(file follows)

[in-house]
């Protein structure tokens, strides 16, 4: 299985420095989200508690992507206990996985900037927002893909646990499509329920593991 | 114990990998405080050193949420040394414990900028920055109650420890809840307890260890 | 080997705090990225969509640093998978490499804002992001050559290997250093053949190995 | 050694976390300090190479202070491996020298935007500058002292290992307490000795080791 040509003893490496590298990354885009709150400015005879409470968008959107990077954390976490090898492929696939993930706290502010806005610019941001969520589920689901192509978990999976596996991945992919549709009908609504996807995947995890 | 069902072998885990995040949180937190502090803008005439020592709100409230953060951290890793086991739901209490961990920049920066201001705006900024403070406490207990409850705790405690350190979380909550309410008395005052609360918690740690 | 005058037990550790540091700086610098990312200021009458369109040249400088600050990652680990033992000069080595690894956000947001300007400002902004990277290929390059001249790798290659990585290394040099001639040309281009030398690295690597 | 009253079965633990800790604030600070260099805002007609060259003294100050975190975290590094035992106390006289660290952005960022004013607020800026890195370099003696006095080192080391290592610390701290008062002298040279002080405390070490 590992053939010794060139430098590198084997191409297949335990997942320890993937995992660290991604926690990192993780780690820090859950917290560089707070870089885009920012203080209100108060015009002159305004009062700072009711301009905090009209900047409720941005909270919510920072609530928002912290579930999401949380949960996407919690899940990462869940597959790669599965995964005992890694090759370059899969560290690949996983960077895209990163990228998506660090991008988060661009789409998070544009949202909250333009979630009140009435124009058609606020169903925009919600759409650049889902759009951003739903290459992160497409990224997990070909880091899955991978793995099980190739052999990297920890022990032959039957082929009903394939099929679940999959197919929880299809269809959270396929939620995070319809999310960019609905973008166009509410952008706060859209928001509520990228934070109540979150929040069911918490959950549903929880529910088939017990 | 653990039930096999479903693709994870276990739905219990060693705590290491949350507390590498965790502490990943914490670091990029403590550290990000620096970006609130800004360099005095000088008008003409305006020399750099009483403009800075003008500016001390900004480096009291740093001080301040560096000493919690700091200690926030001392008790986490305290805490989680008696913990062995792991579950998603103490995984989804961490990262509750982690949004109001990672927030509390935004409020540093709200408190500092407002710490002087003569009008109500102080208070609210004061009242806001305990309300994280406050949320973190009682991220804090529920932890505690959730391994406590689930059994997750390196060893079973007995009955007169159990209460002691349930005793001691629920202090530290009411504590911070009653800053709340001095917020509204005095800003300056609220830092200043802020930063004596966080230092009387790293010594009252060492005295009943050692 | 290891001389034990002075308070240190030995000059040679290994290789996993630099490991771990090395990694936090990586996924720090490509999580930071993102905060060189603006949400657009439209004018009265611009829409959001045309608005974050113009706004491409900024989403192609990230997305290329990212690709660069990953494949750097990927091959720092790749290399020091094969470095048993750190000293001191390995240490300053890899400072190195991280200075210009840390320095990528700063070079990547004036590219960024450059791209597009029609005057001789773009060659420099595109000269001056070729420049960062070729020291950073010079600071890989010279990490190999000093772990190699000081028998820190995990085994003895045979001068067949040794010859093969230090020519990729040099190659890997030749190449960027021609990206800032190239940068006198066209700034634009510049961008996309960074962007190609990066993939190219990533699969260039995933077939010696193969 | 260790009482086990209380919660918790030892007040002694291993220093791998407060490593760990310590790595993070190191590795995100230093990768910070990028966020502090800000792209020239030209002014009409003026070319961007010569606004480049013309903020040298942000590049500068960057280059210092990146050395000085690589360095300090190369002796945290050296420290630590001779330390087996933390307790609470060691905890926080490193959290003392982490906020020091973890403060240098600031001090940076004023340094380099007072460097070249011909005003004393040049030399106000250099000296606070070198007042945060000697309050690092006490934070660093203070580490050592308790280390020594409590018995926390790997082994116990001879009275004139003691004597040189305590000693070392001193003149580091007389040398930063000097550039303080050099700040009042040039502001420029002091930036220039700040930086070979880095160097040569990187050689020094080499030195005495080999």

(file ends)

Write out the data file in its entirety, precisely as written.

[in-house]
């Protein structure tokens, strides 16, 4: 299985420095989200508690992507206990996985900037927002893909646990499509329920593991 | 114990990998405080050193949420040394414990900028920055109650420890809840307890260890 | 080997705090990225969509640093998978490499804002992001050559290997250093053949190995 | 050694976390300090190479202070491996020298935007500058002292290992307490000795080791 040509003893490496590298990354885009709150400015005879409470968008959107990077954390976490090898492929696939993930706290502010806005610019941001969520589920689901192509978990999976596996991945992919549709009908609504996807995947995890 | 069902072998885990995040949180937190502090803008005439020592709100409230953060951290890793086991739901209490961990920049920066201001705006900024403070406490207990409850705790405690350190979380909550309410008395005052609360918690740690 | 005058037990550790540091700086610098990312200021009458369109040249400088600050990652680990033992000069080595690894956000947001300007400002902004990277290929390059001249790798290659990585290394040099001639040309281009030398690295690597 | 009253079965633990800790604030600070260099805002007609060259003294100050975190975290590094035992106390006289660290952005960022004013607020800026890195370099003696006095080192080391290592610390701290008062002298040279002080405390070490 590992053939010794060139430098590198084997191409297949335990997942320890993937995992660290991604926690990192993780780690820090859950917290560089707070870089885009920012203080209100108060015009002159305004009062700072009711301009905090009209900047409720941005909270919510920072609530928002912290579930999401949380949960996407919690899940990462869940597959790669599965995964005992890694090759370059899969560290690949996983960077895209990163990228998506660090991008988060661009789409998070544009949202909250333009979630009140009435124009058609606020169903925009919600759409650049889902759009951003739903290459992160497409990224997990070909880091899955991978793995099980190739052999990297920890022990032959039957082929009903394939099929679940999959197919929880299809269809959270396929939620995070319809999310960019609905973008166009509410952008706060859209928001509520990228934070109540979150929040069911918490959950549903929880529910088939017990 | 653990039930096999479903693709994870276990739905219990060693705590290491949350507390590498965790502490990943914490670091990029403590550290990000620096970006609130800004360099005095000088008008003409305006020399750099009483403009800075003008500016001390900004480096009291740093001080301040560096000493919690700091200690926030001392008790986490305290805490989680008696913990062995792991579950998603103490995984989804961490990262509750982690949004109001990672927030509390935004409020540093709200408190500092407002710490002087003569009008109500102080208070609210004061009242806001305990309300994280406050949320973190009682991220804090529920932890505690959730391994406590689930059994997750390196060893079973007995009955007169159990209460002691349930005793001691629920202090530290009411504590911070009653800053709340001095917020509204005095800003300056609220830092200043802020930063004596966080230092009387790293010594009252060492005295009943050692 | 290891001389034990002075308070240190030995000059040679290994290789996993630099490991771990090395990694936090990586996924720090490509999580930071993102905060060189603006949400657009439209004018009265611009829409959001045309608005974050113009706004491409900024989403192609990230997305290329990212690709660069990953494949750097990927091959720092790749290399020091094969470095048993750190000293001191390995240490300053890899400072190195991280200075210009840390320095990528700063070079990547004036590219960024450059791209597009029609005057001789773009060659420099595109000269001056070729420049960062070729020291950073010079600071890989010279990490190999000093772990190699000081028998820190995990085994003895045979001068067949040794010859093969230090020519990729040099190659890997030749190449960027021609990206800032190239940068006198066209700034634009510049961008996309960074962007190609990066993939190219990533699969260039995933077939010696193969 | 260790009482086990209380919660918790030892007040002694291993220093791998407060490593760990310590790595993070190191590795995100230093990768910070990028966020502090800000792209020239030209002014009409003026070319961007010569606004480049013309903020040298942000590049500068960057280059210092990146050395000085690589360095300090190369002796945290050296420290630590001779330390087996933390307790609470060691905890926080490193959290003392982490906020020091973890403060240098600031001090940076004023340094380099007072460097070249011909005003004393040049030399106000250099000296606070070198007042945060000697309050690092006490934070660093203070580490050592308790280390020594409590018995926390790997082994116990001879009275004139003691004597040189305590000693070392001193003149580091007389040398930063000097550039303080050099700040009042040039502001420029002091930036220039700040930086070979880095160097040569990187050689020094080499030195005495080999």